At most LifeRing meetings, people sit in a circle. The meeting is small enough so that everyone can participate. After a short opening statement, the meeting facilitator (we call them “convenors”) asks “How was your week?” People take turns talking about what has been going on in their recoveries since the last meeting, and what lies ahead for them in the coming week. The focus will be on current events in the participants’ lives.
You are not required to label yourself as an “alcoholic” or “addict” to participate. A desire to be clean and sober is the only requirement for being there. You need to be clean and sober at the time of the meeting in order to speak.
LifeRing meetings encourage questions, comments, and other feedback throughout the hour. If you have a question, feel free to ask the person right then. If you have something to say, say it while it’s fresh in your mind. As people become comfortable with one another, the meeting atmosphere becomes like a living room filled with sober friends having a relaxed, free conversation. Laughter is a common ingredient.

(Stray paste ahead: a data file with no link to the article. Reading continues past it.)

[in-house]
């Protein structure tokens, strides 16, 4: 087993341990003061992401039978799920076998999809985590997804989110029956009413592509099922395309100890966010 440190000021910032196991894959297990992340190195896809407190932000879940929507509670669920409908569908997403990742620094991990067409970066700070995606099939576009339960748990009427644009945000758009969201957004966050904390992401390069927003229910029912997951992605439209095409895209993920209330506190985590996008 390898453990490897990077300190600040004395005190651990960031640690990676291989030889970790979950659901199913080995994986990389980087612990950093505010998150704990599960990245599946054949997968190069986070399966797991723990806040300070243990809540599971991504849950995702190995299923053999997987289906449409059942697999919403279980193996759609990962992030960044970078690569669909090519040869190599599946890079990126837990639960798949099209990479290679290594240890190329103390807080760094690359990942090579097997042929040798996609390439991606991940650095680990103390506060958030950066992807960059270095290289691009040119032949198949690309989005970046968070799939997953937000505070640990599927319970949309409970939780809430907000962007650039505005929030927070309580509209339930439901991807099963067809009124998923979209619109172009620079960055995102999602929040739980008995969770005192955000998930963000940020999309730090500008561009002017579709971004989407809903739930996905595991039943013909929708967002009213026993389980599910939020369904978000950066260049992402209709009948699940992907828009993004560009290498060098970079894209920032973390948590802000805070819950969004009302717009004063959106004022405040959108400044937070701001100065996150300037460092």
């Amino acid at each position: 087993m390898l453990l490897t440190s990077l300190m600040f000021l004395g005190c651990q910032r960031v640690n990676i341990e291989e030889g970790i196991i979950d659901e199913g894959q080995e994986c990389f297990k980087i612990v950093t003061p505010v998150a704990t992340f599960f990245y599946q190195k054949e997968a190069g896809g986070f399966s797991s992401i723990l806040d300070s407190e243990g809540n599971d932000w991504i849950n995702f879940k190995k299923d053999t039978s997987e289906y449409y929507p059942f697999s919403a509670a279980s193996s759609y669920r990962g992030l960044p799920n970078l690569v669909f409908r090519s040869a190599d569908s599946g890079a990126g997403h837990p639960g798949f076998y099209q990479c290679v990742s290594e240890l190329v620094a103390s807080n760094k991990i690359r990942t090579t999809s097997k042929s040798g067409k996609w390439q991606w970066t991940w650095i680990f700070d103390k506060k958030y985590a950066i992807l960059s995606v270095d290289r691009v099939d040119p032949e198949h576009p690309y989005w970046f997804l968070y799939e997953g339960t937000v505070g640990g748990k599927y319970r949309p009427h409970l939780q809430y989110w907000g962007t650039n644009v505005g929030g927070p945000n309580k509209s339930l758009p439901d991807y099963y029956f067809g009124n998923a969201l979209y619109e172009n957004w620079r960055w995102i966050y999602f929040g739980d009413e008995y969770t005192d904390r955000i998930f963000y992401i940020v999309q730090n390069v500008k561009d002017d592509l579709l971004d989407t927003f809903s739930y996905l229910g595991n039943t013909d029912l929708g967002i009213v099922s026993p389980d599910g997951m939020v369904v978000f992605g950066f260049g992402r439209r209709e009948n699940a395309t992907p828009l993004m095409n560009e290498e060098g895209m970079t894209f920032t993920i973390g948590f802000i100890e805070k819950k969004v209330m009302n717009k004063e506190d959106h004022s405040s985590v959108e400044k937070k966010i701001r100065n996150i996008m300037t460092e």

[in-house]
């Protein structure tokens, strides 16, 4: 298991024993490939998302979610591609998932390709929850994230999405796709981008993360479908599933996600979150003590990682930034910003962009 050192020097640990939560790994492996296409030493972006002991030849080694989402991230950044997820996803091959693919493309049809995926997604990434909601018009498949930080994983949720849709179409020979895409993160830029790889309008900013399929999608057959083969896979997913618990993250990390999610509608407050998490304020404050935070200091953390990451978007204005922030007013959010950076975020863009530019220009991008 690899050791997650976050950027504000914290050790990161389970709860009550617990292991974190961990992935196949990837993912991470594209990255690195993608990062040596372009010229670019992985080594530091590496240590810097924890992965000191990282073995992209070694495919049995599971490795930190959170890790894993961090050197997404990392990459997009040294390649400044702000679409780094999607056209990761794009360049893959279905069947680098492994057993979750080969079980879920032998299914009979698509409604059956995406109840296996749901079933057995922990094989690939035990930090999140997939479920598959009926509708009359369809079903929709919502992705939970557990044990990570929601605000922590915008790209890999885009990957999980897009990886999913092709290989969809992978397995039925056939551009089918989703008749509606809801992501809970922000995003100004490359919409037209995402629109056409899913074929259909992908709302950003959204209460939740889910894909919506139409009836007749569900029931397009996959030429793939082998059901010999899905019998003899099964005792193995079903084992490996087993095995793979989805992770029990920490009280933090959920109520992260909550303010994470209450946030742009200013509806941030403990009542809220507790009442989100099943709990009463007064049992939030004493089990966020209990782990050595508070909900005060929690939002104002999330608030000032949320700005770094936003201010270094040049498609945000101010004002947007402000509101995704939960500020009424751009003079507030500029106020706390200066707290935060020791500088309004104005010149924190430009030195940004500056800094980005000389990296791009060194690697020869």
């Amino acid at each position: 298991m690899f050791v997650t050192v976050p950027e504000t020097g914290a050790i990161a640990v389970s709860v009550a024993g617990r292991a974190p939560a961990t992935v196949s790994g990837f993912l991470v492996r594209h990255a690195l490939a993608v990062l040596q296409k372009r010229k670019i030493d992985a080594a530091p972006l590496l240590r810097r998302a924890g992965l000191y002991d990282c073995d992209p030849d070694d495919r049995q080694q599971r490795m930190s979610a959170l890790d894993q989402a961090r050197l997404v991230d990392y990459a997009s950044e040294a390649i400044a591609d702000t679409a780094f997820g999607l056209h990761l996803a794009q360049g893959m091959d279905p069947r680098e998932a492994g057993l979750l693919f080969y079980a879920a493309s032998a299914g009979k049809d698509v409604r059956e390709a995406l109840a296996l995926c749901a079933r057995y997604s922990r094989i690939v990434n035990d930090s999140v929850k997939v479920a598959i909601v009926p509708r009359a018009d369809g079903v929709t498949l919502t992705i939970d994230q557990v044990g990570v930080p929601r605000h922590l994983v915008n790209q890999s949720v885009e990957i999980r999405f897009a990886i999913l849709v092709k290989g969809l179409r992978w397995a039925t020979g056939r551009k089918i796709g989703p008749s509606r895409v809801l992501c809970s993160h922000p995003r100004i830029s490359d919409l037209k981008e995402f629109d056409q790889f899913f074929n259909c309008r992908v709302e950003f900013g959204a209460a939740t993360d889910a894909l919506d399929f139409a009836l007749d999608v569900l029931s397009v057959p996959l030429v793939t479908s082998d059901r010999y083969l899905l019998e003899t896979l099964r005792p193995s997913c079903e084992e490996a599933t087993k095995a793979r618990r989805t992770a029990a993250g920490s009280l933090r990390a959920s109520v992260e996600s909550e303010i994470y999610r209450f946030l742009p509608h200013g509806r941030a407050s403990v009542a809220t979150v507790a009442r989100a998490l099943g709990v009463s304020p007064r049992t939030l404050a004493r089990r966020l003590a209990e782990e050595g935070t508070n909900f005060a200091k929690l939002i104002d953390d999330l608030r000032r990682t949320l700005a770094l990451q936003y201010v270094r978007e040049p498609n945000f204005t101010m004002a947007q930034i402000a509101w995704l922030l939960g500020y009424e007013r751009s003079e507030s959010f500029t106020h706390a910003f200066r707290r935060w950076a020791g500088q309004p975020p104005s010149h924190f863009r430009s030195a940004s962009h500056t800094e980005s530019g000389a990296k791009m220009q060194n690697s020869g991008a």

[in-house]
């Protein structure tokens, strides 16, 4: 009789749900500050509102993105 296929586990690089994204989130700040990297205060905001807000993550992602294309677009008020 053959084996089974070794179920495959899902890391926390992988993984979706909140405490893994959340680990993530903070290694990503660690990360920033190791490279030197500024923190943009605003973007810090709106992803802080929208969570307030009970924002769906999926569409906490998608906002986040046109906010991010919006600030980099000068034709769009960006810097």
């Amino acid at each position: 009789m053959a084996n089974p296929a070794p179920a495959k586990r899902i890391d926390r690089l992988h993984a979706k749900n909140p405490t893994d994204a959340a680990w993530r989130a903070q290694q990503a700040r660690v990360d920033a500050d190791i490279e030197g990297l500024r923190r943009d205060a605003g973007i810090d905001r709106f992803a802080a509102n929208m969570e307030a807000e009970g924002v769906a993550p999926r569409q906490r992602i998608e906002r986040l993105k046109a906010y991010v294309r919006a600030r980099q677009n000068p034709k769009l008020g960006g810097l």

There are some limits. Please, no extended “war stories” about your drinking/using past. No attack therapy or confrontation. Please avoid giving unsolicited advice. No religion or politics. No trashing of other recovery approaches. Keep it civil and keep it positive.
Meetings usually end with a mutual round of applause for staying clean and sober.
Meetings are confidential. You may disclose to your friends that you participated, but you may not disclose who else was present or what they said.
Participation is free. A basket may be passed to defray expenses, but contributions are voluntary. The convenor will sign your attendance sheet on request. Most courts and most treatment programs credit LifeRing attendance on a par with other support groups.
LifeRing offers a wide array of online support options, including chat rooms, a social network, email listservs, and a forum, all accessible through this link.
The meeting convenor is a person in recovery like yourself. No professional training is required. If you stay clean and sober and want to be useful to others doing the same, in a few months you could become a LifeRing meeting convenor yourself.
For more details about the meeting format, read How Was Your Week?, the LifeRing convenor’s handbook, and the popular introduction, Empowering Your Sober Self, both available here in the online bookstore.